By Dirk Oosthuizen, Head: Research, Development and Implementation
A year ago our top priority was to implement the T-Day tax reform requirements. The tax harmonisation provisions in respect of contributions towards retirement saving vehicles were eventually successfully promulgated. The measures that failed at the eleventh hour was the compulsory annuitisation of at least two thirds of retirement savings of all new contributions.
A subtle tax policy change to encourage such annuitisation was already implemented in 2008 through progressive lump sum retirement tax tables. That policy change was promulgated and implemented without incident. Tax incentives however play a lesser role for lower marginal rate tax payers and the effect of the tax changes on workers have thus been limited.
The recent proposed changes was to force changes in funds’ rules at retirement. The latter change failed for a second time and there is little hope for success – at this stage – for a third attempt, now scheduled for 2018. The question is why would such a policy change attract so much attention?
These attempts at retirement reform are not unique to South Africa. Since the financial crisis of 2008, developed countries have been under pressure to undertake wide-ranging reforms of their welfare systems and labour markets due to the deterioration of government finances. These reforms are tested by the principle that governments are ultimately accountable to citizens. These reforms are not necessarily approved directly by referendums, but indirectly politicians are very aware that re-election is dependent on track record and the pursued agenda. Since the financial crisis, a number of countries fighting for economic survival, implemented radical retirement reforms, some only succeeding by forcing it through by decree, even in well-established democracies, e.g. Greece and Italy. In its wake was left a number of politicians who lost their jobs.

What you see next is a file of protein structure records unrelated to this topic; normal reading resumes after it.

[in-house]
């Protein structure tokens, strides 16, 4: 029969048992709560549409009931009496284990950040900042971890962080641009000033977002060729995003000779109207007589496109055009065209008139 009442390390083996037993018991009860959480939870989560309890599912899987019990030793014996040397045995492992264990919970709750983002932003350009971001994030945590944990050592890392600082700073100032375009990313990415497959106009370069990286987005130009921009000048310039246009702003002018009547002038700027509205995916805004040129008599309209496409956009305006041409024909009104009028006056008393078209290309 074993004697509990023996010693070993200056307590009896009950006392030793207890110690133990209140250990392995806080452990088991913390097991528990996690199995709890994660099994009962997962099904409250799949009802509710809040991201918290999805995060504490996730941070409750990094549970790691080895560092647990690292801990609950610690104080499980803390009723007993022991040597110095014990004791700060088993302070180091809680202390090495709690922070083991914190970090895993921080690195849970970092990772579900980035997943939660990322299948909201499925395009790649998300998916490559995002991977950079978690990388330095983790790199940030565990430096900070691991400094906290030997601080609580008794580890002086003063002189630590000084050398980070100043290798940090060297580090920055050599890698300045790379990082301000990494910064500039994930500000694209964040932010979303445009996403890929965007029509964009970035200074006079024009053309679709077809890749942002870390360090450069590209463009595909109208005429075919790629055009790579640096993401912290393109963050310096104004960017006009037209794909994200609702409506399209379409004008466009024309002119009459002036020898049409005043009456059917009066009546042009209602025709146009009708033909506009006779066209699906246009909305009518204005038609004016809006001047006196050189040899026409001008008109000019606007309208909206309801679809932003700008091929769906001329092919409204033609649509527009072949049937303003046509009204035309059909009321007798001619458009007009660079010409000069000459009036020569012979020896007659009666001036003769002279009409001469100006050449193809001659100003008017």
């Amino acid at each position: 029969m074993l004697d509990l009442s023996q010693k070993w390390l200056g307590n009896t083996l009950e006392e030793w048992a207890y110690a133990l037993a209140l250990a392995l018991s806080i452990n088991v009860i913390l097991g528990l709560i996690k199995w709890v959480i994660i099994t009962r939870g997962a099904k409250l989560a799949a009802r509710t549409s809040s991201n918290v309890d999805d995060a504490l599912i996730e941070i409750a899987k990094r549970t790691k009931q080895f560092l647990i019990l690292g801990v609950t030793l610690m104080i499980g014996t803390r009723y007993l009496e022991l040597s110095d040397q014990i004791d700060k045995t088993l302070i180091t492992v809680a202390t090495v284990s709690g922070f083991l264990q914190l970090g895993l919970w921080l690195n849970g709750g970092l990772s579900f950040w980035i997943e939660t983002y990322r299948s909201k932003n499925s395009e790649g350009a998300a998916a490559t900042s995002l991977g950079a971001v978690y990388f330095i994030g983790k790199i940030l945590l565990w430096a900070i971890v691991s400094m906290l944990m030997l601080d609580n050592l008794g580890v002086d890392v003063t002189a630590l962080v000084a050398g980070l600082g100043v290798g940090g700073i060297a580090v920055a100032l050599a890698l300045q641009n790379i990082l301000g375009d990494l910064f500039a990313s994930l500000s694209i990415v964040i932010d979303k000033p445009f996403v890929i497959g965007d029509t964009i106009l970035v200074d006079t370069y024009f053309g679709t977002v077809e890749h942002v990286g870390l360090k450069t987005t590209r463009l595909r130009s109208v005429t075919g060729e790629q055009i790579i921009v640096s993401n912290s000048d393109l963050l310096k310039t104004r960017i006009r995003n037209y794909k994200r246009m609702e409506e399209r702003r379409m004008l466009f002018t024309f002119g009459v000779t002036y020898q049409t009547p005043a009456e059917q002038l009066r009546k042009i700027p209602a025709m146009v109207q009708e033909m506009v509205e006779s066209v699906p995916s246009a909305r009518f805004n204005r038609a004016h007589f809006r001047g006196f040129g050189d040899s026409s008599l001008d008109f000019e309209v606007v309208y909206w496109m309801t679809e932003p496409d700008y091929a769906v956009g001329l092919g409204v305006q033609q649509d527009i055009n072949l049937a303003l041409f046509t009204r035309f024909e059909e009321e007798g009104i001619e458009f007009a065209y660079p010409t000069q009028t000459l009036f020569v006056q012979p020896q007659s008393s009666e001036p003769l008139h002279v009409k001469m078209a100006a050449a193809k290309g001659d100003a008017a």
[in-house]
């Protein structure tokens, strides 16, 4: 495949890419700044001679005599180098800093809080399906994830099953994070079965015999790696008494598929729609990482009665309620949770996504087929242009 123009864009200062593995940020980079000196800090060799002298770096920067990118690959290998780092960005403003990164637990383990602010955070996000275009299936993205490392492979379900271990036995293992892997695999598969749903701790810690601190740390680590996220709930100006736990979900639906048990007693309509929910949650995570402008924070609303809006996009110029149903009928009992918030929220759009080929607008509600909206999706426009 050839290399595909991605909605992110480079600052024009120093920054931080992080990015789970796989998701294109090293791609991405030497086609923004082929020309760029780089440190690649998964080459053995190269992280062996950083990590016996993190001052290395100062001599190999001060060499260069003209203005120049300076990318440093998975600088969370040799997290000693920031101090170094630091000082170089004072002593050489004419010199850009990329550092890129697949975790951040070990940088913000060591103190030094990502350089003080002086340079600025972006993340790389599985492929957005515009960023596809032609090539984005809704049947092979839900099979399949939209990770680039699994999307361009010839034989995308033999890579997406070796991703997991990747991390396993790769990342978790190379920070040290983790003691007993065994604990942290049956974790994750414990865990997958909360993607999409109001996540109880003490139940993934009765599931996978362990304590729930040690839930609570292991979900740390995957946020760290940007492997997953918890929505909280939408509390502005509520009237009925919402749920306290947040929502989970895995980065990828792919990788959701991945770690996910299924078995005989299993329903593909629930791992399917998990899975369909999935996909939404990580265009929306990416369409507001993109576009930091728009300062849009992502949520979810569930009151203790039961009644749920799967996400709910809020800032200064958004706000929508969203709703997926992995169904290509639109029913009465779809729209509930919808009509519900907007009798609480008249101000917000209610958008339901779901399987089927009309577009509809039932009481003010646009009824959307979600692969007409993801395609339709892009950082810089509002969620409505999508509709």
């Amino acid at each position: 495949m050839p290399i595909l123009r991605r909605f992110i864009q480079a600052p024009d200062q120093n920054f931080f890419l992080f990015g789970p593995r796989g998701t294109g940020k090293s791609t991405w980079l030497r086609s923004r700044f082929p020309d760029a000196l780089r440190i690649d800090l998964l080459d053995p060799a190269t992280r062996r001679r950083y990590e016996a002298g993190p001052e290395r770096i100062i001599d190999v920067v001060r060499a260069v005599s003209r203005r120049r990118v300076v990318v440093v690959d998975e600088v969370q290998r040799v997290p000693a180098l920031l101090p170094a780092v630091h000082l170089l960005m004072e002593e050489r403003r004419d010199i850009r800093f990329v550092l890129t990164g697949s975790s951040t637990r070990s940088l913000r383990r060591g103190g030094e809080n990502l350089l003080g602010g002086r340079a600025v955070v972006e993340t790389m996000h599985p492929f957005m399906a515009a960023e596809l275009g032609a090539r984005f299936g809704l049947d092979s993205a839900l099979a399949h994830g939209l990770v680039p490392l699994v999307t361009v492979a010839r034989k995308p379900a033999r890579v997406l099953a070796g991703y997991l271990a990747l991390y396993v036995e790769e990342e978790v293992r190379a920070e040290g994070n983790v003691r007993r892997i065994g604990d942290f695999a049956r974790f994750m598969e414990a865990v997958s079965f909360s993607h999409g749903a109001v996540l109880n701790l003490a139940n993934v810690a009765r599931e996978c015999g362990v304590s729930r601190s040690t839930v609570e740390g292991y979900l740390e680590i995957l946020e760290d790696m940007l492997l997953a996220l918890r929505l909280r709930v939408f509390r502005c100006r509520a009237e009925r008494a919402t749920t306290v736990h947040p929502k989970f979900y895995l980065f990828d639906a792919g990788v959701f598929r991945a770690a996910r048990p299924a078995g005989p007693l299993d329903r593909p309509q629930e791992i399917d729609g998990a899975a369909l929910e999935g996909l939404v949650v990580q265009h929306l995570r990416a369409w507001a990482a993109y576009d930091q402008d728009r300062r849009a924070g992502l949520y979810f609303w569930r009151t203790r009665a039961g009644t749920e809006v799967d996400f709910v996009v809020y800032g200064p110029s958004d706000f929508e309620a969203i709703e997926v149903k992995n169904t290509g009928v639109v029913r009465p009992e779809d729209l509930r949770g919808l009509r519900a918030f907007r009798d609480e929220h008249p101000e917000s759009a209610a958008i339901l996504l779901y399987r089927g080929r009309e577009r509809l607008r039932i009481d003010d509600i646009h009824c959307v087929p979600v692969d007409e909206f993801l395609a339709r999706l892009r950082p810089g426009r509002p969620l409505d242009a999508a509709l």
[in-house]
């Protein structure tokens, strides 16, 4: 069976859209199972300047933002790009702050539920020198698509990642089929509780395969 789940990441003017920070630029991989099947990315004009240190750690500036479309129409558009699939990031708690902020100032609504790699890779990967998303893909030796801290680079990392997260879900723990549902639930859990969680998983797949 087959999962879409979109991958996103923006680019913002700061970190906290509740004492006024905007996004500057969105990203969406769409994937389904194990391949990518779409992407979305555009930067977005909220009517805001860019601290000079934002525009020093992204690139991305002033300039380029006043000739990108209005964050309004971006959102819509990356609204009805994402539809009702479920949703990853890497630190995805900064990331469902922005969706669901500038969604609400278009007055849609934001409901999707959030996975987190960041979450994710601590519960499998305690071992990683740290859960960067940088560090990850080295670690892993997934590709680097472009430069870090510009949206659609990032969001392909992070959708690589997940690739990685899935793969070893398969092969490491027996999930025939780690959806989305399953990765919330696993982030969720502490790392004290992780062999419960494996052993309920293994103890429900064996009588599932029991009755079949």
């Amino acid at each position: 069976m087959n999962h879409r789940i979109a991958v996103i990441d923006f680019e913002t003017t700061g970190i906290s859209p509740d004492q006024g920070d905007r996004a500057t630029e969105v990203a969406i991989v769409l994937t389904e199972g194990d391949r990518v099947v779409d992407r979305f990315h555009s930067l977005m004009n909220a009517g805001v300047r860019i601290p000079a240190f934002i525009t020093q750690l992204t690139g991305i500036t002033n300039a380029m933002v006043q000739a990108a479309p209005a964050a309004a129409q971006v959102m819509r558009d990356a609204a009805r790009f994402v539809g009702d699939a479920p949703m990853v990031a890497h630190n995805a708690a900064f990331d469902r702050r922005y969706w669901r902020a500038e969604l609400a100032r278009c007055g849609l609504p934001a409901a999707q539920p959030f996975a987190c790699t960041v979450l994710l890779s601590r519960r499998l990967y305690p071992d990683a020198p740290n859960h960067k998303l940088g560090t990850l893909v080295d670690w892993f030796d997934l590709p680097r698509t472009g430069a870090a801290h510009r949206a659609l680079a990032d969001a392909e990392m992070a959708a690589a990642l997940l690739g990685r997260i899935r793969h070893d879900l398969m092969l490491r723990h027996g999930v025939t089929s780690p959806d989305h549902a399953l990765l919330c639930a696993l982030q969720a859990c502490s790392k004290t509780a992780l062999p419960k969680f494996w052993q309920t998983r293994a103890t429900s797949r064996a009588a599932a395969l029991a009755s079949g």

In South Africa the annuitisation reform process was aborted due to similar pressures. The population is however young enough and the economic situation not as dire as to require forced radical reform by decree.
Forced annuitisation, albeit only partial annuitisation, was met with resistance not only from unions but also more silently from the wealthier, as it would have reduced flexibility or optionality.
It is clear that retirement savings are spent at retirement, not to be disenfranchised from a State Old Age Grant due to the means tested benefits. Although the State Old Age Grant has many benefits in society, it can also act as a disincentive to save. The State with its well-intended policy measures (annuitisation) to avoid placing a burden on the young and future generations, was confronted with a demand for a broader welfare system. A lesson well learnt from developed economies, will be that very careful social welfare design will be required and not place an undue burden on young and future generations. Current social disruption at for instance the universities, show the consequences of unsustainable financial design, ill-informed promises and expectations.
I would argue that economic- and financial literacy is a prerequisite for retirement reforms such as compulsory annuitisation to find their way into the system in South Africa.
It will require an understanding that savings are required not only to sustain yourself in old age but to become financially independent. An awareness of the impact of debt on household finance that have to facilitate studies is manifesting itself in society at the moment. An understanding that savings, not only for retirement, facilitate investment in the country, including investment in the youth, is required. Financial literacy is required to create an understanding that protected regulated vehicles such as annuities (be it guaranteed- or living annuities) provide some financial security.
In a low trust environment where immediate cash is king, an enforced policy measure such as annuitisation is problematic. From this low financial literacy perspective, the intended annuitisation reforms entail immediate and easily computable costs, i.e. cash against an uncertain extended future benefit. These delayed financial welfare concepts are not simple and may take years, if not generations, to educate and change in a relatively young population such as ours.
For more than a decade, Simeka has developed strategies to help educate, inform and change member behaviour in order to ensure good retirement outcomes. These include special member presentations, default benefits and the Day One induction strategy. We are committed to working on more effective ways in which we can help change members’ relationships with money as well as to communicate more effectively using the latest technology. What we have found is that the single most important factor in bringing about the desired change is the commitment and energy of the Employer – more particularly the HR professionals.